It isn't quite yet fight week for Silva vs. Bisping, but it's never too early to look at a compelling, big match up. And, make no mistake about it, this UFC Fight Pass bout, taking place in London on Feb. 27 is a big one.
Bisping is longtime middleweight contender, one of the most well-rounded and most consistent fighters on the UFC roster over the past decade, and is a bonafide international star. In this contest, he'll finally get to fight the man he's wanted to face for years, and on his own home turf in England.
Silva, of course, is one of the best MMA fighters in history. In 2015 he returned from a traumatic, potentially career-ending injury to beat Nick Diaz.
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Then, it was revealed that he took banned PED's and he was suspended. Now, he returns after another year out, in his 40's, and intent on proving that he can still beat the best at 185 pounds.
So, the fight is big. It is also an interesting one.
Sure, Silva should be considered the favorite, here. After all, he dominated the middleweight division for years and years as champion, and Bisping never broke through to a title fight, before.
More than that, Silva has nasty stopping power, whereas Bisping has yet to show similar fight-ending ability. When we look a bit deeper, however, we can envision a truly competitive fight, here.
If there were ever a time Bisping could beat Anderson Silva, now is that moment. Silva is aging, and has had a lot of injuries and inactivity in recent years.
Bisping, on the other hand, has been active, and been quite competitive with very good contenders like Thales Leites, and CB Dollaway. In fact, Bisping has won two-straight, and three out of his last four fights.
At 36 years of age, the Brit is no spring chicken, either, but four years in age difference can mean a lot. Bisping doesn't appear to be losing much, if any of his quickness, and that could be key, here.
Silva controlled Diaz in their fight, a little over a year ago, but Bisping has what it takes to make this a very different fight. When Silva engaged in close-quarters fire-fights with Diaz, he got hit plenty.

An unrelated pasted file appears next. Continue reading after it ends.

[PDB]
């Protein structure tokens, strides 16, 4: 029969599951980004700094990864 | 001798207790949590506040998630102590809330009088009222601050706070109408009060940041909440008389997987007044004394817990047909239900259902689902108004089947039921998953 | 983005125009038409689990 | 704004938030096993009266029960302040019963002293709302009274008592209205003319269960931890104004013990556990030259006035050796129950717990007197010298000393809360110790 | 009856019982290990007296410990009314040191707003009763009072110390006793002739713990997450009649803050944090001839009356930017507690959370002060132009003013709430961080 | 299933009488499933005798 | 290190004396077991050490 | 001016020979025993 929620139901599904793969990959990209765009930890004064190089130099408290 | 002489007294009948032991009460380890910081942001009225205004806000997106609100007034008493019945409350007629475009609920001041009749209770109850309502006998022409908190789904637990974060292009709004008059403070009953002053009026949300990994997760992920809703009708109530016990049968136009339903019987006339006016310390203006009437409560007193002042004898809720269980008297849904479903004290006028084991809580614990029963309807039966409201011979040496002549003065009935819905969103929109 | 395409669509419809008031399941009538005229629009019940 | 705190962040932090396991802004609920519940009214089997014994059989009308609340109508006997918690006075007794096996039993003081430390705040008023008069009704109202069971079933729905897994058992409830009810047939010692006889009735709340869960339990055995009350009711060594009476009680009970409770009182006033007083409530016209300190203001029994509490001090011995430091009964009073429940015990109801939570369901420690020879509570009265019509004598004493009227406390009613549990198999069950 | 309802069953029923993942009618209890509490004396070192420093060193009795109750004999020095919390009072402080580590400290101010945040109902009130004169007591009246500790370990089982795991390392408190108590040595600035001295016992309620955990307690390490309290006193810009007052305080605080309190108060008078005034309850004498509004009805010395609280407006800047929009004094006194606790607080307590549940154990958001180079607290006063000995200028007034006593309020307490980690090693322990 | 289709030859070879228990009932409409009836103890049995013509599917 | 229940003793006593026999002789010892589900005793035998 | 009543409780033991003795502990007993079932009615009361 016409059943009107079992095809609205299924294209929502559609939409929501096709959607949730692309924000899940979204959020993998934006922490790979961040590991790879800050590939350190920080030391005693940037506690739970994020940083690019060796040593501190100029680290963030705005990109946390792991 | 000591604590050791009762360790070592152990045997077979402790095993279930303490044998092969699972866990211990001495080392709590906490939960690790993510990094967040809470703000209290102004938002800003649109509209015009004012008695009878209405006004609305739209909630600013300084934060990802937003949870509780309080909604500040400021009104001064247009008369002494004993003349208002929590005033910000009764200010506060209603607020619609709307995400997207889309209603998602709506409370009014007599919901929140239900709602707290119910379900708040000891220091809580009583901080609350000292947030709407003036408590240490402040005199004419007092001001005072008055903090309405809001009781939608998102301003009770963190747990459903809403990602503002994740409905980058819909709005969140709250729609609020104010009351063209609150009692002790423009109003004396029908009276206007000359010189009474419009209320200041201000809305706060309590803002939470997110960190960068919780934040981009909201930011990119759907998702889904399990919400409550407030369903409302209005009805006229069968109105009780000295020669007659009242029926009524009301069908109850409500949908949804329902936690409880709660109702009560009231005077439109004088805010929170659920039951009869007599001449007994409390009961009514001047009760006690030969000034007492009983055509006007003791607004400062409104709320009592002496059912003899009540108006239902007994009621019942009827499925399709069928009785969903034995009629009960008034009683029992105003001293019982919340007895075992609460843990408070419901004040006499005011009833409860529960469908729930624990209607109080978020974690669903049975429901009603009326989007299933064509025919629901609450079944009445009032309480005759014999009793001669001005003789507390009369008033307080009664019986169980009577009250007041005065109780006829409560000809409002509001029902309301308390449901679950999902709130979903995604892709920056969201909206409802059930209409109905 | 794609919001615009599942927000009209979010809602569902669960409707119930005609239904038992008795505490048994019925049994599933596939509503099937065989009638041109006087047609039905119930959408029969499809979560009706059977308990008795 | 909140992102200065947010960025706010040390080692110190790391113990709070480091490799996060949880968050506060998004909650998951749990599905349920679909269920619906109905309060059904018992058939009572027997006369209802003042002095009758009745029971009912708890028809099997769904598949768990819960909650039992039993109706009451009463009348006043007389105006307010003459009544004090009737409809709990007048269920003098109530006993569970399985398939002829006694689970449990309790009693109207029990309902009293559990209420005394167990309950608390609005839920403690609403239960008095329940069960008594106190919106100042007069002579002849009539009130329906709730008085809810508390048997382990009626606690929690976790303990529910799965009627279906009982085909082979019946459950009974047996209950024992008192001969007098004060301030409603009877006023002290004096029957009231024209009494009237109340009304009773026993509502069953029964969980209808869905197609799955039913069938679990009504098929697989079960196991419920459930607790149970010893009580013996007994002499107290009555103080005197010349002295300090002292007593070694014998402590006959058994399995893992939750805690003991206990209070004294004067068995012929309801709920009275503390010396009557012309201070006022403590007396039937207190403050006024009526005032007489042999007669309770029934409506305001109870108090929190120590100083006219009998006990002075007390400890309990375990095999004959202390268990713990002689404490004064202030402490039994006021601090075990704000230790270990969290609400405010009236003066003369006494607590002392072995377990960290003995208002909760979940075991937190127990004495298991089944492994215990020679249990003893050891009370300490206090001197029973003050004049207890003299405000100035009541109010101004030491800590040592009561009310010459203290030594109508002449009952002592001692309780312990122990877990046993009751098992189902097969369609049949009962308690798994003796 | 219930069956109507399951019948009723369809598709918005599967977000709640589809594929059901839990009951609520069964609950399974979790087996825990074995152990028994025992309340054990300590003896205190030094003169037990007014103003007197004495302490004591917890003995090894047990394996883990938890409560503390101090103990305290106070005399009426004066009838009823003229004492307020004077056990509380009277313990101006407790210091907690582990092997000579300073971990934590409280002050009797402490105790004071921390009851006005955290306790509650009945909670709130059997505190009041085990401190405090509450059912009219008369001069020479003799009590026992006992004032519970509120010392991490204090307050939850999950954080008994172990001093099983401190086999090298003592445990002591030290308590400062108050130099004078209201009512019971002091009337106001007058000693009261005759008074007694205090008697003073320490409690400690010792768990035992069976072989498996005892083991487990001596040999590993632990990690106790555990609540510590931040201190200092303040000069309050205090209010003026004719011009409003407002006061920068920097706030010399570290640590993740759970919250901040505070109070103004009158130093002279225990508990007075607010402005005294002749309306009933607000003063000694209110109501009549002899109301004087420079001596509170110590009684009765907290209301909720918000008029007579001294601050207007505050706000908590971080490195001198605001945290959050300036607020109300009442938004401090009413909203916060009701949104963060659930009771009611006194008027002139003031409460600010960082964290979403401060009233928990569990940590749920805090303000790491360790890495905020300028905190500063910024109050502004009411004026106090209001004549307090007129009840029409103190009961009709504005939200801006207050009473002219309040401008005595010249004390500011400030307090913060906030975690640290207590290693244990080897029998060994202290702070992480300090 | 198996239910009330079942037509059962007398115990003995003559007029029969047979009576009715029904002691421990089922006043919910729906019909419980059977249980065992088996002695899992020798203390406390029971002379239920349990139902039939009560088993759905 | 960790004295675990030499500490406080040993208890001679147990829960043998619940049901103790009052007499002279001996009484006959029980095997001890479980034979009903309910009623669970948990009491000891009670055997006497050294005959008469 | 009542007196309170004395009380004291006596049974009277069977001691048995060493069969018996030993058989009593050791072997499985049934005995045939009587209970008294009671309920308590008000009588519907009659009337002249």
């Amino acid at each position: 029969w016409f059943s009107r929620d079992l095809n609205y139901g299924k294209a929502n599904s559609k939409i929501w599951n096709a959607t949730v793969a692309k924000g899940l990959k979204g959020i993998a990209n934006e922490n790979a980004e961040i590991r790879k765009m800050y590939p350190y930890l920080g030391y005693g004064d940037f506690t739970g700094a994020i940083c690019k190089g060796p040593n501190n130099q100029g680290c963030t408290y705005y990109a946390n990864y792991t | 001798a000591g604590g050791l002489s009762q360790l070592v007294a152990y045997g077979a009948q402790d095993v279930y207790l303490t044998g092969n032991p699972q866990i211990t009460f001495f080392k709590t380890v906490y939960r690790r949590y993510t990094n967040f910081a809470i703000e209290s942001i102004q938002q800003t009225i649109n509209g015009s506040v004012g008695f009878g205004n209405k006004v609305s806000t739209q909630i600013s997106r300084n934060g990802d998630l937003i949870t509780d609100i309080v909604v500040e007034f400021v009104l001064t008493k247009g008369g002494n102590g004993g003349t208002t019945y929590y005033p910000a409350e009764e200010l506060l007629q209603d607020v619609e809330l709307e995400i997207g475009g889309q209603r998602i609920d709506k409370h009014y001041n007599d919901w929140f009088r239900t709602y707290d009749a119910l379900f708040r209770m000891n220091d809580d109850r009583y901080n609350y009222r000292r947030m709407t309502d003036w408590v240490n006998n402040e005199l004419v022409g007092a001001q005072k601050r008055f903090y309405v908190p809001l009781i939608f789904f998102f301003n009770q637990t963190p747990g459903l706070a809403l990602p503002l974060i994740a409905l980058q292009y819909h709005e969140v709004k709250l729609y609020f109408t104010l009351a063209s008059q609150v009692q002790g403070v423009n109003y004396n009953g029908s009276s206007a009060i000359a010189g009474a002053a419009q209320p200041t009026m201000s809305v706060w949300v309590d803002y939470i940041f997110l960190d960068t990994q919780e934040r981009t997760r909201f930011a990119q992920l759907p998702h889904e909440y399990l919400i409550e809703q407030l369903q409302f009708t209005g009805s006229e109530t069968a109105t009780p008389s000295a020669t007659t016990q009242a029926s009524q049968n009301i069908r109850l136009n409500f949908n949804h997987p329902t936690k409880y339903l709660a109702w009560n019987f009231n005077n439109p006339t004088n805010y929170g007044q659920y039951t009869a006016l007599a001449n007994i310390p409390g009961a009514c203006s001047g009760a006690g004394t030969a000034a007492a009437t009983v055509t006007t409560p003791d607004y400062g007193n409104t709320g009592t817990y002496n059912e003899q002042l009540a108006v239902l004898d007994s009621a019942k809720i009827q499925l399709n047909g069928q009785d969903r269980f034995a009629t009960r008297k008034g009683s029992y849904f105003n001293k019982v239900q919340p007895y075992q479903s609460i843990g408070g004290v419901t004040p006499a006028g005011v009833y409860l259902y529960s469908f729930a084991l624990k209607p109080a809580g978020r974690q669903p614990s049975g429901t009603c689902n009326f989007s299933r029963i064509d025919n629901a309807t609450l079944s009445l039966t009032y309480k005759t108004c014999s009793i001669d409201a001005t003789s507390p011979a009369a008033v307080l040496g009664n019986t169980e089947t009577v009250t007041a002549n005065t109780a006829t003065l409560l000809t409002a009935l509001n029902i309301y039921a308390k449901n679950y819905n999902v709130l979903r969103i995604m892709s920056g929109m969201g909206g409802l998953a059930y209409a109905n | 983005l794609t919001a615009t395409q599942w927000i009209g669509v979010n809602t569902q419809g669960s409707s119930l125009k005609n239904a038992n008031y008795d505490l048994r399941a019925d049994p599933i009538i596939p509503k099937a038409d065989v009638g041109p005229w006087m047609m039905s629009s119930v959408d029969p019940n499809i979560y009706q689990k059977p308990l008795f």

Simply put, Silva is far from untouchable, these days. Bisping is also a much faster fighter on his feet than Diaz.
Bisping has better hand speed and foot speed than Diaz. So, if he doesn't make too many mistakes of walking into Silva's power, a pressuring Bisping could cause "The Spider" some real problems.
"The Count" has the conditioning to go at a strong, steady pace for five rounds, and that will serve him well, here. To put himself in a position to put Silva on his heels, Bisping will first have to not be too thrown off by Silva's weird movements and mind games.
There's a difference between cutting off the ring, pressuring an opponent, and chasing them. If Bisping, or anyone, chases Silva, they will more than likely get hurt.
If they are able to out-move him, and keep him in corners, however, Silva is catchable. If Bisping mixes punches, kicks, angles and takedown attempts together smoothly, he could force Silva to open up a bit.
Silva has always relied on his reflexes and sense of timing and distance for his defense. As he ages, those reflexes slow and he won't find it so easy to do the "wrong" things like move straight backwards, hands down, chin up, while slipping and weaving.
Just ask Chris Weidman. With enough smart pressure, strike volume and granite in his chin, Bisping can absolutely connect and connect often on Silva. Chances are, Silva will find Bisping's head as well.
Only time will tell who falls, first, and stays down. On the ground, Silva is solid, but if Bisping gets on top, he has the Brazilian jiu-jitsu skills to to threaten the Brazilian.
The fight may not go to the ground, however. If it doesn't, the more proven commodity is certainly Silva, but Michael Bisping has it in him to surprise the former champion, and the world.